“Until The Light Takes Us” has been quite the international phenomenon since it made its rounds, well, internationally over the last few years. I happened to hear about it first on various metal sites and blogs raving about how great it was. Of course, being jaded with the music and what it’s become recently, I was very skeptical at first but my curiosity could not be squashed. Lo, I come to find out it’s going to play at the local art house theater in my neck of the woods, and go to the website on the flyer that I see. It encourages visitors to join their mailing list and promotional Street Team. I offered the filmmakers my time and services and they gladly accepted. We sent countless emails back and forth during the weeks leading up to the screening, discussing various ideas on how to promote it with everything from plastering flyers around town to annoying the Christ out of people on Facebook. Needless to say, the screening was both a great success with a fantastic number of warm bodies occupying the seats for a Wednesday night and a blast to watch with a very receptive audience. I had the honor of speaking to the audience before the screening on behalf of the filmmakers, the video of which can be watched here. You can pretty much say one hand washed the other, then the other and the other. I had the good pleasure of asking one of the partners who directed the film, Audrey Ewell, six questions about the film and here are her answers. Enjoy!

-Fatherland Almighty, Winter 2010

Briefly tell us about your film-making experience and history.

I’d co-produced an indie romantic drama/day in the life type movie that had gone to Sundance but that I really disliked, had worked on scripts and developed a narrative feature when this film idea came along.  My biggest filmmaking knowledge came from being a studious fan.  I love everything from French New Wave, to international horror and sci-fi, to grittier and more contemporary stuff like the films of Von Trier and Gaspar Noe.  As a matter of fact, I think that Noe’s Enter the Void is quite possibly the best film of the last 20 years, and I urge everyone to see it, in a theater if possible.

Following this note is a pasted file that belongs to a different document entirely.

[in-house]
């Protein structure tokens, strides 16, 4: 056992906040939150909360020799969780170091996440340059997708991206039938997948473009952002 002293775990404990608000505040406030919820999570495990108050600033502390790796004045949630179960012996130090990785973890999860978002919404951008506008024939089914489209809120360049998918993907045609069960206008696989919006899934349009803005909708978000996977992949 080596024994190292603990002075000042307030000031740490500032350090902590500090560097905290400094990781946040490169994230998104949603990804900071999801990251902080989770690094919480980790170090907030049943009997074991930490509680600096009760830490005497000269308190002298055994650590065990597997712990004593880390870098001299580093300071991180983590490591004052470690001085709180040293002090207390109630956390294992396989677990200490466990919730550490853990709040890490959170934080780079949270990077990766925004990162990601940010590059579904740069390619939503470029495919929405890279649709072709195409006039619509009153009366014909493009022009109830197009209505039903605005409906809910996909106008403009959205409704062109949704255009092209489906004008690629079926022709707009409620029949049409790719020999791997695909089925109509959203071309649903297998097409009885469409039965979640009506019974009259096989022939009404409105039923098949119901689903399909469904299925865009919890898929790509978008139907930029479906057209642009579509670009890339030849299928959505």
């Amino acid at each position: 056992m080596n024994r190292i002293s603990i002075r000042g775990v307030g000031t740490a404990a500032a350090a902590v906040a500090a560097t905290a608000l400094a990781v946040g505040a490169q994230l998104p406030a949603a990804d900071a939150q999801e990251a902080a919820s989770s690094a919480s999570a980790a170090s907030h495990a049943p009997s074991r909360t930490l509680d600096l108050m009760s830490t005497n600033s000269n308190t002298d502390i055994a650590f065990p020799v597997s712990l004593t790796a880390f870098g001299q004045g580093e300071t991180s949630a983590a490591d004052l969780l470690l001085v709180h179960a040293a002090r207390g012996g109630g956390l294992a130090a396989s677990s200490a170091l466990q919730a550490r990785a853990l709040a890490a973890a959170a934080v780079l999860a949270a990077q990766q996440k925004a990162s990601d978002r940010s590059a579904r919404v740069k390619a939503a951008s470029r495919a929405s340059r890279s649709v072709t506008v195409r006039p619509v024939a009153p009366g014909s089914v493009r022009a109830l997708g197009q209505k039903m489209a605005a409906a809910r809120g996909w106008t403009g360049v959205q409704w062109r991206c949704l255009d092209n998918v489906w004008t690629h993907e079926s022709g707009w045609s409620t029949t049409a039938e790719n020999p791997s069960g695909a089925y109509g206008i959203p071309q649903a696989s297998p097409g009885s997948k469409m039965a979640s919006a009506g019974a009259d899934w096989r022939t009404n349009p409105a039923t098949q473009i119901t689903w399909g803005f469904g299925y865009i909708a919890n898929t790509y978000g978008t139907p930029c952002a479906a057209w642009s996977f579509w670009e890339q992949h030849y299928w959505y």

How passionate are you about this genre of music? Obsessed or morbid (oh yes, pun VERY MUCH intended) curiosity?

I’m a fan of black metal, but I think that’s much less important than almost any other aspect of who I am or who Aaron is, in terms of making a good film about black metal.  We are passionate about great music, about art, about science, about the pockets of creative activity that are relevant and alive, that contribute something to our understanding of ourselves, our society, our culture, our lives.  I think that’s more important to being able to turn an analytical eye on black metal and to present something that might resonate a bit, as black metal does.

As of last count, how many cities in how many countries has it screened in?

I don’t think I could count accurately.  It’s played pretty far and wide.   From England to Poland, South Africa to Greece, Slovenia to Canada, Japan, Australia, Netherlands, Belgium, Italy and lots of places in between.  And we still have some screenings coming up, in France, London, Amsterdam and Brussels.  Oh, and I think Moscow!  Basically, we screen wherever we’re invited.  Whether that screen is in a movie theater, or in an underground arts space or gallery, it’s all interesting, and it’s great to get it out to different audiences.

Your partner Aaron and yourself seemed very eager to involve the film at a grassroots level in every city, reaching out to the local black metal purveyors and really engaging them in helping to promote the film and communicating with them exhaustively to make each screening both successful and also a hell of a good time to attend, with hoots and heckles and gasps emanating from the audience whether they were die hards or just dabblers. Would you chalk all this up to helping the film go as far as it went?

It’s funny, this movie came out at a time when the film industry, along with the larger economy, was really starting to feel the pain.  Several indie distributors folded, people were running around flapping their arms, and there was a lot of talk about whether the sky was falling, or if it had already hit the ground.  We didn’t get any offers that we liked, not from traditional distributors, but we knew we had a film that would be supported by an audience, one that the distributors simply weren’t aware of and didn’t believe existed.